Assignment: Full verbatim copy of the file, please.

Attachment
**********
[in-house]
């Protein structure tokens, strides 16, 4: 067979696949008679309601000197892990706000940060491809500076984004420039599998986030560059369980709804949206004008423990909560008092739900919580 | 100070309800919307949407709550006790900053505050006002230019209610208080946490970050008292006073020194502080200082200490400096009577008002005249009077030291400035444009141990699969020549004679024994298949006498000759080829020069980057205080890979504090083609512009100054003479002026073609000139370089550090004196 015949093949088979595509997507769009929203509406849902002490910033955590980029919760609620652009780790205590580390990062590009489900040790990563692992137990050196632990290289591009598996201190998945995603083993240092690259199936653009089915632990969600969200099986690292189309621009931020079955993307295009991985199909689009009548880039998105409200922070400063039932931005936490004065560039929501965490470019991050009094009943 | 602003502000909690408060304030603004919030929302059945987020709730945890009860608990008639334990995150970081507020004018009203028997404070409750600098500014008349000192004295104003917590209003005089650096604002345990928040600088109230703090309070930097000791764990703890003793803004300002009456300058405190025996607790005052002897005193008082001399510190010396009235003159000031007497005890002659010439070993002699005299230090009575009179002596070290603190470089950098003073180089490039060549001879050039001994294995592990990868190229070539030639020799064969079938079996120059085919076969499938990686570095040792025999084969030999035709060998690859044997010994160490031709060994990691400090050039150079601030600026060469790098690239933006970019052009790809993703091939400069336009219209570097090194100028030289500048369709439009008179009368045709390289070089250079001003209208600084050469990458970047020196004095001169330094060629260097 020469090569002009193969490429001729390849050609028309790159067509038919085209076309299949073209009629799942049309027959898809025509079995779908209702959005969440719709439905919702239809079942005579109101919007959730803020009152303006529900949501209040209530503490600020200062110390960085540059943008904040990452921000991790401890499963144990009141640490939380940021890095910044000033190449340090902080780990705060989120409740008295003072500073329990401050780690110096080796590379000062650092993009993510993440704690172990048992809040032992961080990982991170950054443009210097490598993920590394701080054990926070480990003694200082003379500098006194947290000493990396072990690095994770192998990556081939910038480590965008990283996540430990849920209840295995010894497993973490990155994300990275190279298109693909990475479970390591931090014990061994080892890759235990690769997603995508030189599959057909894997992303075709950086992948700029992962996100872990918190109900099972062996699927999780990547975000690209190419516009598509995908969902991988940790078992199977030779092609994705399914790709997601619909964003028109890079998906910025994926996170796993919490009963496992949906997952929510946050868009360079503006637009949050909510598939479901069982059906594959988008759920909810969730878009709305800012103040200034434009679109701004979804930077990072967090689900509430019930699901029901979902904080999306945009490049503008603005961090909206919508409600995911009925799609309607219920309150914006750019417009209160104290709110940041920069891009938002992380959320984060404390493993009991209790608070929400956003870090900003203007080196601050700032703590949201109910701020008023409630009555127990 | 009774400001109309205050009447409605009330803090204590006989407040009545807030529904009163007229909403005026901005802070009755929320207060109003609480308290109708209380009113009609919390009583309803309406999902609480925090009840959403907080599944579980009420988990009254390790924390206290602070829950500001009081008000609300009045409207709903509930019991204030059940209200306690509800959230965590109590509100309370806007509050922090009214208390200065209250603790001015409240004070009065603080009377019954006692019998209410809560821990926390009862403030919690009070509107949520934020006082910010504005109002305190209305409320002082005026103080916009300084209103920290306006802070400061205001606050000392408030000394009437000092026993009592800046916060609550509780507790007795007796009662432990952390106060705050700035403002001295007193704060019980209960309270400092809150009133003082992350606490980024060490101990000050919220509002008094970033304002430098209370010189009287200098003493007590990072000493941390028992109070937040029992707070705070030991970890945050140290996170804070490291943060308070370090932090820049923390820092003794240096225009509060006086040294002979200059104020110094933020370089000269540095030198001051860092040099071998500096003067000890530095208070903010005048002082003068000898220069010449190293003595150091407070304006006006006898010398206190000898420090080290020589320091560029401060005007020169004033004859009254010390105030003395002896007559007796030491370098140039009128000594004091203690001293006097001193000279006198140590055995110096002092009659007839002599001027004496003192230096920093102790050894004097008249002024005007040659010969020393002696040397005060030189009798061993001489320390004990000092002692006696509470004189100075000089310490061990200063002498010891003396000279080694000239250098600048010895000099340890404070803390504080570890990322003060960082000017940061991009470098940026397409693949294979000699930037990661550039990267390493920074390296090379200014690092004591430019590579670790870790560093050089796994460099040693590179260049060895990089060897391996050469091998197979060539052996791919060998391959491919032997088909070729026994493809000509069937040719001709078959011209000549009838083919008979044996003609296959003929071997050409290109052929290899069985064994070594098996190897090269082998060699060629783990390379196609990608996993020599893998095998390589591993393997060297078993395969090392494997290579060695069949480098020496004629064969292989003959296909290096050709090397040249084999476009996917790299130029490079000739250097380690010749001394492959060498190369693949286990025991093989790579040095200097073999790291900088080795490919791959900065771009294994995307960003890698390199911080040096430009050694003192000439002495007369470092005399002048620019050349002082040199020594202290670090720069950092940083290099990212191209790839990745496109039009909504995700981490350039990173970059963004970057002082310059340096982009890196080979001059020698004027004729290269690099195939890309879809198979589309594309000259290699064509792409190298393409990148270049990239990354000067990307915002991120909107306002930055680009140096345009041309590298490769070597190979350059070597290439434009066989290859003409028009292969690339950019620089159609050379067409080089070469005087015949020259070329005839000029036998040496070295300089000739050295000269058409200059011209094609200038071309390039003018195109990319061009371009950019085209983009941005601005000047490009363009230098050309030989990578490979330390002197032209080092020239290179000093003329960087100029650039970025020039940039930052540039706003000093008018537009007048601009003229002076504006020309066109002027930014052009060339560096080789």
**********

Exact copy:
[in-house]
């Protein structure tokens, strides 16, 4: 067979696949008679309601000197892990706000940060491809500076984004420039599998986030560059369980709804949206004008423990909560008092739900919580 | 100070309800919307949407709550006790900053505050006002230019209610208080946490970050008292006073020194502080200082200490400096009577008002005249009077030291400035444009141990699969020549004679024994298949006498000759080829020069980057205080890979504090083609512009100054003479002026073609000139370089550090004196 015949093949088979595509997507769009929203509406849902002490910033955590980029919760609620652009780790205590580390990062590009489900040790990563692992137990050196632990290289591009598996201190998945995603083993240092690259199936653009089915632990969600969200099986690292189309621009931020079955993307295009991985199909689009009548880039998105409200922070400063039932931005936490004065560039929501965490470019991050009094009943 | 602003502000909690408060304030603004919030929302059945987020709730945890009860608990008639334990995150970081507020004018009203028997404070409750600098500014008349000192004295104003917590209003005089650096604002345990928040600088109230703090309070930097000791764990703890003793803004300002009456300058405190025996607790005052002897005193008082001399510190010396009235003159000031007497005890002659010439070993002699005299230090009575009179002596070290603190470089950098003073180089490039060549001879050039001994294995592990990868190229070539030639020799064969079938079996120059085919076969499938990686570095040792025999084969030999035709060998690859044997010994160490031709060994990691400090050039150079601030600026060469790098690239933006970019052009790809993703091939400069336009219209570097090194100028030289500048369709439009008179009368045709390289070089250079001003209208600084050469990458970047020196004095001169330094060629260097 020469090569002009193969490429001729390849050609028309790159067509038919085209076309299949073209009629799942049309027959898809025509079995779908209702959005969440719709439905919702239809079942005579109101919007959730803020009152303006529900949501209040209530503490600020200062110390960085540059943008904040990452921000991790401890499963144990009141640490939380940021890095910044000033190449340090902080780990705060989120409740008295003072500073329990401050780690110096080796590379000062650092993009993510993440704690172990048992809040032992961080990982991170950054443009210097490598993920590394701080054990926070480990003694200082003379500098006194947290000493990396072990690095994770192998990556081939910038480590965008990283996540430990849920209840295995010894497993973490990155994300990275190279298109693909990475479970390591931090014990061994080892890759235990690769997603995508030189599959057909894997992303075709950086992948700029992962996100872990918190109900099972062996699927999780990547975000690209190419516009598509995908969902991988940790078992199977030779092609994705399914790709997601619909964003028109890079998906910025994926996170796993919490009963496992949906997952929510946050868009360079503006637009949050909510598939479901069982059906594959988008759920909810969730878009709305800012103040200034434009679109701004979804930077990072967090689900509430019930699901029901979902904080999306945009490049503008603005961090909206919508409600995911009925799609309607219920309150914006750019417009209160104290709110940041920069891009938002992380959320984060404390493993009991209790608070929400956003870090900003203007080196601050700032703590949201109910701020008023409630009555127990 | 009774400001109309205050009447409605009330803090204590006989407040009545807030529904009163007229909403005026901005802070009755929320207060109003609480308290109708209380009113009609919390009583309803309406999902609480925090009840959403907080599944579980009420988990009254390790924390206290602070829950500001009081008000609300009045409207709903509930019991204030059940209200306690509800959230965590109590509100309370806007509050922090009214208390200065209250603790001015409240004070009065603080009377019954006692019998209410809560821990926390009862403030919690009070509107949520934020006082910010504005109002305190209305409320002082005026103080916009300084209103920290306006802070400061205001606050000392408030000394009437000092026993009592800046916060609550509780507790007795007796009662432990952390106060705050700035403002001295007193704060019980209960309270400092809150009133003082992350606490980024060490101990000050919220509002008094970033304002430098209370010189009287200098003493007590990072000493941390028992109070937040029992707070705070030991970890945050140290996170804070490291943060308070370090932090820049923390820092003794240096225009509060006086040294002979200059104020110094933020370089000269540095030198001051860092040099071998500096003067000890530095208070903010005048002082003068000898220069010449190293003595150091407070304006006006006898010398206190000898420090080290020589320091560029401060005007020169004033004859009254010390105030003395002896007559007796030491370098140039009128000594004091203690001293006097001193000279006198140590055995110096002092009659007839002599001027004496003192230096920093102790050894004097008249002024005007040659010969020393002696040397005060030189009798061993001489320390004990000092002692006696509470004189100075000089310490061990200063002498010891003396000279080694000239250098600048010895000099340890404070803390504080570890990322003060960082000017940061991009470098940026397409693949294979000699930037990661550039990267390493920074390296090379200014690092004591430019590579670790870790560093050089796994460099040693590179260049060895990089060897391996050469091998197979060539052996791919060998391959491919032997088909070729026994493809000509069937040719001709078959011209000549009838083919008979044996003609296959003929071997050409290109052929290899069985064994070594098996190897090269082998060699060629783990390379196609990608996993020599893998095998390589591993393997060297078993395969090392494997290579060695069949480098020496004629064969292989003959296909290096050709090397040249084999476009996917790299130029490079000739250097380690010749001394492959060498190369693949286990025991093989790579040095200097073999790291900088080795490919791959900065771009294994995307960003890698390199911080040096430009050694003192000439002495007369470092005399002048620019050349002082040199020594202290670090720069950092940083290099990212191209790839990745496109039009909504995700981490350039990173970059963004970057002082310059340096982009890196080979001059020698004027004729290269690099195939890309879809198979589309594309000259290699064509792409190298393409990148270049990239990354000067990307915002991120909107306002930055680009140096345009041309590298490769070597190979350059070597290439434009066989290859003409028009292969690339950019620089159609050379067409080089070469005087015949020259070329005839000029036998040496070295300089000739050295000269058409200059011209094609200038071309390039003018195109990319061009371009950019085209983009941005601005000047490009363009230098050309030989990578490979330390002197032209080092020239290179000093003329960087100029650039970025020039940039930052540039706003000093008018537009007048601009003229002076504006020309066109002027930014052009060339560096080789």